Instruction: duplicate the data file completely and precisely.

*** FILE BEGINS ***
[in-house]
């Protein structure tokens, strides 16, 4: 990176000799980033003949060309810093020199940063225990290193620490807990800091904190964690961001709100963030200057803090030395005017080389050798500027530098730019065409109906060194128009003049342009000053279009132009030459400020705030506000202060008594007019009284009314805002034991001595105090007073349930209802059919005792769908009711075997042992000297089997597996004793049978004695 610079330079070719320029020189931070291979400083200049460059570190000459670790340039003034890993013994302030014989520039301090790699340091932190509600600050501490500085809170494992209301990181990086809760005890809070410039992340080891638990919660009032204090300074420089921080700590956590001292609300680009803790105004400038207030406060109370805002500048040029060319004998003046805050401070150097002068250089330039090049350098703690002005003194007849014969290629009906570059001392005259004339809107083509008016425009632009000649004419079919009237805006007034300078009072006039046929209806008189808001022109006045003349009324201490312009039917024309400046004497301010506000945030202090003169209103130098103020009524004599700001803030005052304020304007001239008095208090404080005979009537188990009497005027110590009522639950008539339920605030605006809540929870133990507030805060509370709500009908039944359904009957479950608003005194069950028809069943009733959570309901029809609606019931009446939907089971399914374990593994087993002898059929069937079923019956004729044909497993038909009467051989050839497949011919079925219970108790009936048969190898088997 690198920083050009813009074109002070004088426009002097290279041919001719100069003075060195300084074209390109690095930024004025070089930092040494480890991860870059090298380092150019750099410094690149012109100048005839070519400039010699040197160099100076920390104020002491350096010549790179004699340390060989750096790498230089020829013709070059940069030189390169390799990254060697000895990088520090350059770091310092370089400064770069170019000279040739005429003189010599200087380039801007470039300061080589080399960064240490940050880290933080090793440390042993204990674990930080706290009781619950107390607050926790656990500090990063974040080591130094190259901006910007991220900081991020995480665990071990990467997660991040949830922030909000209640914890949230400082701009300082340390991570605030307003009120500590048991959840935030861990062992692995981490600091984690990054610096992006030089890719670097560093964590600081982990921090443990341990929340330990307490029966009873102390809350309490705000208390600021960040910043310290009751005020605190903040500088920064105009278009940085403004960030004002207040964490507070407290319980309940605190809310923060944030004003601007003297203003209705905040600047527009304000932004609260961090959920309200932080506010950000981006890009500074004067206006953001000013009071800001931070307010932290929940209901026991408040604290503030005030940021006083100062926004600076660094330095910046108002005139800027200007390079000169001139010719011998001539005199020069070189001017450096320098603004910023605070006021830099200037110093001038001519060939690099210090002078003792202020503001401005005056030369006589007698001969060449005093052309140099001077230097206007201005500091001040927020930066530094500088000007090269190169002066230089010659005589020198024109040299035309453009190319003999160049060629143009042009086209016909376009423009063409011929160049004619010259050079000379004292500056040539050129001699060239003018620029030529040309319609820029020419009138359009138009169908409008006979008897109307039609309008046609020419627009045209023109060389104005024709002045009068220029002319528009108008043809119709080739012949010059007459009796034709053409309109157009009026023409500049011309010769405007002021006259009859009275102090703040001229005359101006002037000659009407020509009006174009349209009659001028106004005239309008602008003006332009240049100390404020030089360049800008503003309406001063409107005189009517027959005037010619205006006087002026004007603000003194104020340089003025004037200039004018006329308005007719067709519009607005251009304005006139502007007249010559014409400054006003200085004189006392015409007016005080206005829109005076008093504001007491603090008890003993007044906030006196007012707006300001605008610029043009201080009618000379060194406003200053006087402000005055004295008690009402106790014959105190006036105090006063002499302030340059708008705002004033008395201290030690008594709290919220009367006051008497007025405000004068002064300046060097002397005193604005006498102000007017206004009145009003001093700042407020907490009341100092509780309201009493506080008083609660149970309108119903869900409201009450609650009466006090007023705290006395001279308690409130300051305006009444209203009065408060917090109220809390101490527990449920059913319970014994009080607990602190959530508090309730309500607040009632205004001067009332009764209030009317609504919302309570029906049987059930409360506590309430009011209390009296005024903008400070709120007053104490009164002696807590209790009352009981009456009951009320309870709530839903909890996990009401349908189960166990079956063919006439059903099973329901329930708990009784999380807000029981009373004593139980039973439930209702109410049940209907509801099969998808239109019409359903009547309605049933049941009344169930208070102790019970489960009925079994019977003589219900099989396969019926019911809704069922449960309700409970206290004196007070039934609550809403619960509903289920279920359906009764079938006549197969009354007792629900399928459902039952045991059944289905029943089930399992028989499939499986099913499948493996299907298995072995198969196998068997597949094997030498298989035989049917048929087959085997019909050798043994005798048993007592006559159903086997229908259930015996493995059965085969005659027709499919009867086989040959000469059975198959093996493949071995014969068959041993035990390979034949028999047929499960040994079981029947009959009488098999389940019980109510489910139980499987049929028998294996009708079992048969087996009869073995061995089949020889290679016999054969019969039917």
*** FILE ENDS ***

[in-house]
């Protein structure tokens, strides 16, 4: 990176000799980033003949060309810093020199940063225990290193620490807990800091904190964690961001709100963030200057803090030395005017080389050798500027530098730019065409109906060194128009003049342009000053279009132009030459400020705030506000202060008594007019009284009314805002034991001595105090007073349930209802059919005792769908009711075997042992000297089997597996004793049978004695 610079330079070719320029020189931070291979400083200049460059570190000459670790340039003034890993013994302030014989520039301090790699340091932190509600600050501490500085809170494992209301990181990086809760005890809070410039992340080891638990919660009032204090300074420089921080700590956590001292609300680009803790105004400038207030406060109370805002500048040029060319004998003046805050401070150097002068250089330039090049350098703690002005003194007849014969290629009906570059001392005259004339809107083509008016425009632009000649004419079919009237805006007034300078009072006039046929209806008189808001022109006045003349009324201490312009039917024309400046004497301010506000945030202090003169209103130098103020009524004599700001803030005052304020304007001239008095208090404080005979009537188990009497005027110590009522639950008539339920605030605006809540929870133990507030805060509370709500009908039944359904009957479950608003005194069950028809069943009733959570309901029809609606019931009446939907089971399914374990593994087993002898059929069937079923019956004729044909497993038909009467051989050839497949011919079925219970108790009936048969190898088997 690198920083050009813009074109002070004088426009002097290279041919001719100069003075060195300084074209390109690095930024004025070089930092040494480890991860870059090298380092150019750099410094690149012109100048005839070519400039010699040197160099100076920390104020002491350096010549790179004699340390060989750096790498230089020829013709070059940069030189390169390799990254060697000895990088520090350059770091310092370089400064770069170019000279040739005429003189010599200087380039801007470039300061080589080399960064240490940050880290933080090793440390042993204990674990930080706290009781619950107390607050926790656990500090990063974040080591130094190259901006910007991220900081991020995480665990071990990467997660991040949830922030909000209640914890949230400082701009300082340390991570605030307003009120500590048991959840935030861990062992692995981490600091984690990054610096992006030089890719670097560093964590600081982990921090443990341990929340330990307490029966009873102390809350309490705000208390600021960040910043310290009751005020605190903040500088920064105009278009940085403004960030004002207040964490507070407290319980309940605190809310923060944030004003601007003297203003209705905040600047527009304000932004609260961090959920309200932080506010950000981006890009500074004067206006953001000013009071800001931070307010932290929940209901026991408040604290503030005030940021006083100062926004600076660094330095910046108002005139800027200007390079000169001139010719011998001539005199020069070189001017450096320098603004910023605070006021830099200037110093001038001519060939690099210090002078003792202020503001401005005056030369006589007698001969060449005093052309140099001077230097206007201005500091001040927020930066530094500088000007090269190169002066230089010659005589020198024109040299035309453009190319003999160049060629143009042009086209016909376009423009063409011929160049004619010259050079000379004292500056040539050129001699060239003018620029030529040309319609820029020419009138359009138009169908409008006979008897109307039609309008046609020419627009045209023109060389104005024709002045009068220029002319528009108008043809119709080739012949010059007459009796034709053409309109157009009026023409500049011309010769405007002021006259009859009275102090703040001229005359101006002037000659009407020509009006174009349209009659001028106004005239309008602008003006332009240049100390404020030089360049800008503003309406001063409107005189009517027959005037010619205006006087002026004007603000003194104020340089003025004037200039004018006329308005007719067709519009607005251009304005006139502007007249010559014409400054006003200085004189006392015409007016005080206005829109005076008093504001007491603090008890003993007044906030006196007012707006300001605008610029043009201080009618000379060194406003200053006087402000005055004295008690009402106790014959105190006036105090006063002499302030340059708008705002004033008395201290030690008594709290919220009367006051008497007025405000004068002064300046060097002397005193604005006498102000007017206004009145009003001093700042407020907490009341100092509780309201009493506080008083609660149970309108119903869900409201009450609650009466006090007023705290006395001279308690409130300051305006009444209203009065408060917090109220809390101490527990449920059913319970014994009080607990602190959530508090309730309500607040009632205004001067009332009764209030009317609504919302309570029906049987059930409360506590309430009011209390009296005024903008400070709120007053104490009164002696807590209790009352009981009456009951009320309870709530839903909890996990009401349908189960166990079956063919006439059903099973329901329930708990009784999380807000029981009373004593139980039973439930209702109410049940209907509801099969998808239109019409359903009547309605049933049941009344169930208070102790019970489960009925079994019977003589219900099989396969019926019911809704069922449960309700409970206290004196007070039934609550809403619960509903289920279920359906009764079938006549197969009354007792629900399928459902039952045991059944289905029943089930399992028989499939499986099913499948493996299907298995072995198969196998068997597949094997030498298989035989049917048929087959085997019909050798043994005798048993007592006559159903086997229908259930015996493995059965085969005659027709499919009867086989040959000469059975198959093996493949071995014969068959041993035990390979034949028999047929499960040994079981029947009959009488098999389940019980109510489910139980499987049929028998294996009708079992048969087996009869073995061995089949020889290679016999054969019969039917």